MONTREAL — Pawel Bromson needed to down the shot of whisky Rabbi Yossi Shanowitz brought him before he could overcome his nerves and begin to speak.
In his youth, Bromson was a neo-Nazi skinhead in Poland. He hated minorities and foreigners, and Jews – although he didn’t know any – were especially loathsome to him. Bromson, 37, is today a black hat-wearing Orthodox Jew, working as a shochet and mashgiach in Warsaw.
He was in North America for the first time last week to speak about his remarkable transformation, through an interpreter, at a fundraiser for Chabad of Westmount.
His gang sometimes went to Auschwitz, vandalizing the site and shouting at visitors that the Nazis had not killed enough Jews.
Then, one day when he was in his early 20s, he learned that he was Jewish, that all four of his grandparents were Jewish, a fact that had been completely hidden.
Alcohol was his initial way of dealing with the staggering news.
When his wife came home 15 years ago with the documentary proof of his Jewishness, Bromson said he took a week off work and spent the first four days drinking.
“It was almost the end of the world for me,” he said.
Bromson appeared overwhelmed by the crowd that turned out to hear him.
He was visibly uncomfortable talking about his skinhead days, which he wants to put far behind him and declined to go into details “about the horrible things I did.” More than once he put his head in his hands to express his shame.
He said he grew up in a very patriotic family – his grandparents had been officers in the army.
His explanation – but not justification for his falling in with a racist “subculture” – was the turmoil that ensued after the fall of communism in the early 1990s, which coincided with his own rebellious adolescence.
He married early, incredibly learning from his mother-in-law on his wedding day that his bride was Jewish, although the family was completely assimilated.
“I thought she was just trying to be mean, so I reciprocated by saying, ‘Some people keep a dog or other pet at home. I’ll have a Jewess,’” he recalled.
Soon after their marriage, his wife began delving into her Jewish roots and then started going to synagogue every Friday night.
“I thought, ‘This is great – two or three hours every week without her, beer in the fridge and a football game on TV and friends over.’
“That was the first time I appreciated Shabbat.”
While researching her genealogy in the Jewish historical archives, his wife, unbeknownst to him, dug into his family tree, triumphantly brandishing a sheaf of papers that proved he was also Jewish.
After getting over his shock, Bromson began going to the synagogue with his wife and meeting with the rabbi, learning about Judaism and undergoing conversion. He thought his biggest sacrifice would be keeping kosher, but then he learned about circumcision. He underwent a belated brit milah, and is able to joke today that everything in his life has been relatively easy since. He and his wife were remarried under the synagogue’s chupah.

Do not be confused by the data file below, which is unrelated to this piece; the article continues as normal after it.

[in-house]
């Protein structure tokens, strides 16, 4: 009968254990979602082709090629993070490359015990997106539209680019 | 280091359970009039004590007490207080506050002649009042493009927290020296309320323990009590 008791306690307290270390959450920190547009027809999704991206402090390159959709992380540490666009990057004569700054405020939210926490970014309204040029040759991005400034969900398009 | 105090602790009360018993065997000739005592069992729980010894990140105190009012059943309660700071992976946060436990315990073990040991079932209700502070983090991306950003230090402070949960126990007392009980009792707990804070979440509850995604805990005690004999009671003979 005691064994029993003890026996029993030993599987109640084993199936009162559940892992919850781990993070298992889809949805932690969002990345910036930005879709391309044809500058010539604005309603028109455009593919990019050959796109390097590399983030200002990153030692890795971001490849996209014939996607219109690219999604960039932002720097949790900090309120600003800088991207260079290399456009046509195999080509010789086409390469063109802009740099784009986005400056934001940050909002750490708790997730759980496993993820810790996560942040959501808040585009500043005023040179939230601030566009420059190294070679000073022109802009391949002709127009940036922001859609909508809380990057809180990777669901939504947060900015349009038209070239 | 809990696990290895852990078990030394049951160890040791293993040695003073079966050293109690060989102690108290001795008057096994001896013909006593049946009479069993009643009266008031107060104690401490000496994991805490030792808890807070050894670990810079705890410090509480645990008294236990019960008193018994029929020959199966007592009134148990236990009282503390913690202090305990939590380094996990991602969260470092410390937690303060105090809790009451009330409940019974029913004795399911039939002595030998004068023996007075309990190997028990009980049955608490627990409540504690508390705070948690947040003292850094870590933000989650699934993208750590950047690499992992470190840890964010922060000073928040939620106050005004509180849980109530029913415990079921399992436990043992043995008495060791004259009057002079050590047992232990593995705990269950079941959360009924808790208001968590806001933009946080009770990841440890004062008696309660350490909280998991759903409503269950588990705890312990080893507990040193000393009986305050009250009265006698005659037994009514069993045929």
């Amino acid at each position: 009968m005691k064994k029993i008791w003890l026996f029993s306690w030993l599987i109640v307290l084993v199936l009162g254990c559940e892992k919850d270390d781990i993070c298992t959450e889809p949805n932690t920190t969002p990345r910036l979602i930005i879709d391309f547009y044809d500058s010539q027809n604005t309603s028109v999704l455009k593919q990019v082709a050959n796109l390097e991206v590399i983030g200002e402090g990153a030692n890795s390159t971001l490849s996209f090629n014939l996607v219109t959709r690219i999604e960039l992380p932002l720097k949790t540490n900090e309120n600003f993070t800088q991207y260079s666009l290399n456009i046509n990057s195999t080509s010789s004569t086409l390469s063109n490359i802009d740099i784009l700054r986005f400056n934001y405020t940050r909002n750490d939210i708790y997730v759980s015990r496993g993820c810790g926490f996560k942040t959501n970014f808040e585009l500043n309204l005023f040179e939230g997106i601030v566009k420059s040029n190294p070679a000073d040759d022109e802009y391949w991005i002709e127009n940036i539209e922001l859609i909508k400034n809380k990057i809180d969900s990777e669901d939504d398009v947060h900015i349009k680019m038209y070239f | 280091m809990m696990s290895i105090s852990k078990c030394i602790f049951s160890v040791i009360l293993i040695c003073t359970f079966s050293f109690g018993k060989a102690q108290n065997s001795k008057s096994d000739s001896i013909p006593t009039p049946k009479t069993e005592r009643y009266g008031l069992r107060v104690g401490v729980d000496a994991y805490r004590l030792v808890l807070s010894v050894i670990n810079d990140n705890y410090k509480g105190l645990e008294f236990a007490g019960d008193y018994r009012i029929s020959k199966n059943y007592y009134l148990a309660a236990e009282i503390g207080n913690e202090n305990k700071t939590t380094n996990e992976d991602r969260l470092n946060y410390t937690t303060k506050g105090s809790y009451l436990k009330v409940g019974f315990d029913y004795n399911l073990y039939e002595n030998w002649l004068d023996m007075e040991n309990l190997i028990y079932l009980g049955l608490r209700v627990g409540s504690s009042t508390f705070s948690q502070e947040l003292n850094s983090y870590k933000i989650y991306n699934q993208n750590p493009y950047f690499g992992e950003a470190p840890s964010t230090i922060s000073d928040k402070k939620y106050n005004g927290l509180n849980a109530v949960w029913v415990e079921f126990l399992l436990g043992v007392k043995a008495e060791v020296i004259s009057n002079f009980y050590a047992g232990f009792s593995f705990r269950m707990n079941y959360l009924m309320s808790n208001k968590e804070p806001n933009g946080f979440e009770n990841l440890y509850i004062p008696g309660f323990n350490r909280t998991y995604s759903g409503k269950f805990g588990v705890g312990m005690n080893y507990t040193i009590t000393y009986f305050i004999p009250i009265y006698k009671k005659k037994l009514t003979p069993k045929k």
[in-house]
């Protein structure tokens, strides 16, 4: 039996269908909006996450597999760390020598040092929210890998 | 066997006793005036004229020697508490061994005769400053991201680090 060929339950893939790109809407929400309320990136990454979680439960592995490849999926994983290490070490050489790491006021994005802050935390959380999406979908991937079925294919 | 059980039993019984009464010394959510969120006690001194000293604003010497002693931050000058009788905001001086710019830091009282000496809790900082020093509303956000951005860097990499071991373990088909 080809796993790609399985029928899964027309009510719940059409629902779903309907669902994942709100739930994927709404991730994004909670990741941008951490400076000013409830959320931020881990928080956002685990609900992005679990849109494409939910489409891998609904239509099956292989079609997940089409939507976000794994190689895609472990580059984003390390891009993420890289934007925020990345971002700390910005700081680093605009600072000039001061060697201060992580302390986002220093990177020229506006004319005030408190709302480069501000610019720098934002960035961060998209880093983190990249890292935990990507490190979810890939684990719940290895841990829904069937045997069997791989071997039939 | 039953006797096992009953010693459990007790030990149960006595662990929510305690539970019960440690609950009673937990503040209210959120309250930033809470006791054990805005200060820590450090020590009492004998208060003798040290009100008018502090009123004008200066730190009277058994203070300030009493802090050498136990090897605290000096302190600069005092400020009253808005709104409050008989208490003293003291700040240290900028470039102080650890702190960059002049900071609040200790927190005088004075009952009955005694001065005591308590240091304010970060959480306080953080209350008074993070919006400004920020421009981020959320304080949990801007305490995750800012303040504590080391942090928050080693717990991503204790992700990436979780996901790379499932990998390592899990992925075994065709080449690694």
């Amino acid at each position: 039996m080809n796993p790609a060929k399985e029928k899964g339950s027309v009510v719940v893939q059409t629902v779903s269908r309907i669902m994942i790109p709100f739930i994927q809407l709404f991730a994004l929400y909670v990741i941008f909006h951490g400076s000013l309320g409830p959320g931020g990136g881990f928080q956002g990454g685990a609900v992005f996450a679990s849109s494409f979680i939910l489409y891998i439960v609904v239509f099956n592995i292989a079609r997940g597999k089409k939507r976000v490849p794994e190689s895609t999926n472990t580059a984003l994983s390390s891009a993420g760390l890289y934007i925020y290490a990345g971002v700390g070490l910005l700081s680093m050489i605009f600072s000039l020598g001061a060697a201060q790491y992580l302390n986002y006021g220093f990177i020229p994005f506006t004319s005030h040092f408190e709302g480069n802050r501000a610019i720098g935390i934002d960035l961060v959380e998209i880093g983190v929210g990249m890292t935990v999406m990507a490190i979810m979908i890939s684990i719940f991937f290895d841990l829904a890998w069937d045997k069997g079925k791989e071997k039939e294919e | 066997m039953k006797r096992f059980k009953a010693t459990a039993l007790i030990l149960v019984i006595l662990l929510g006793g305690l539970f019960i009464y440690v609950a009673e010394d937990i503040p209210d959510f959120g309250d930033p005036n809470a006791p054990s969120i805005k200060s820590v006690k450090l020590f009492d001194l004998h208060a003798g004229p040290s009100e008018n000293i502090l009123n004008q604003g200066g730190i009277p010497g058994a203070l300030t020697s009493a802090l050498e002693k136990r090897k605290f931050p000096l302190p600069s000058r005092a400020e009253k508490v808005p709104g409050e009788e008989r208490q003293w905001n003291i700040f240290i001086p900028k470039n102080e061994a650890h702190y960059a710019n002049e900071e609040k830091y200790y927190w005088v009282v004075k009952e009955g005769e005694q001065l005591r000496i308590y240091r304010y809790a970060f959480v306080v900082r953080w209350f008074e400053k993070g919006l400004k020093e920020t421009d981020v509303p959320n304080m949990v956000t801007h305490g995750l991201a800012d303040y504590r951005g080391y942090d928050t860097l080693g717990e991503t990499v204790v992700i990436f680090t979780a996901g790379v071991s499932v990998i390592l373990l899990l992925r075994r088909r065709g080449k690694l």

Devorah Shanowitz, co-director of the Chabad centre with her husband, stressed how difficult it was for Bromson to come here, confess his past and allow strangers to probe him.
But she believes it was worth it, to show that it’s possible for people to change, even radically so.
“He won’t let his children use the word ‘hate,’ not even about food,” she said, “because he knows its toxicity.”
Today, Bromson credits his wife with his transformation. “If I had not learned that I was Jewish, I think my life would have been wasted on nonsense.”
Bromson elicited some guffaws when he said he does not think there is antisemitism in Poland today. He also said he himself has not experienced antisemitism.
He raised some hackles when he refused to say how he felt about the state of Israel. “I am not a politician,” he said.
Pressed on whether he believed Israel is the home of the Jewish nation, he only responded that “every people deserves a nation.”
Some found it incredible that his wife’s parents would have allowed her to marry him. Bromson said that, while his wife knew of her Jewish ancestry from the time she was a child, her parents spoke little of it. “The fact was belittled, not taken too much into account by them,” he said.
If he could speak to his younger self, his advice would be: “Be proud of who you are, but everyone has to live together.”
As many regrets as he has, the greatest, he said, is “I lost 22 years, not knowing I was Jewish. I am still catching up.”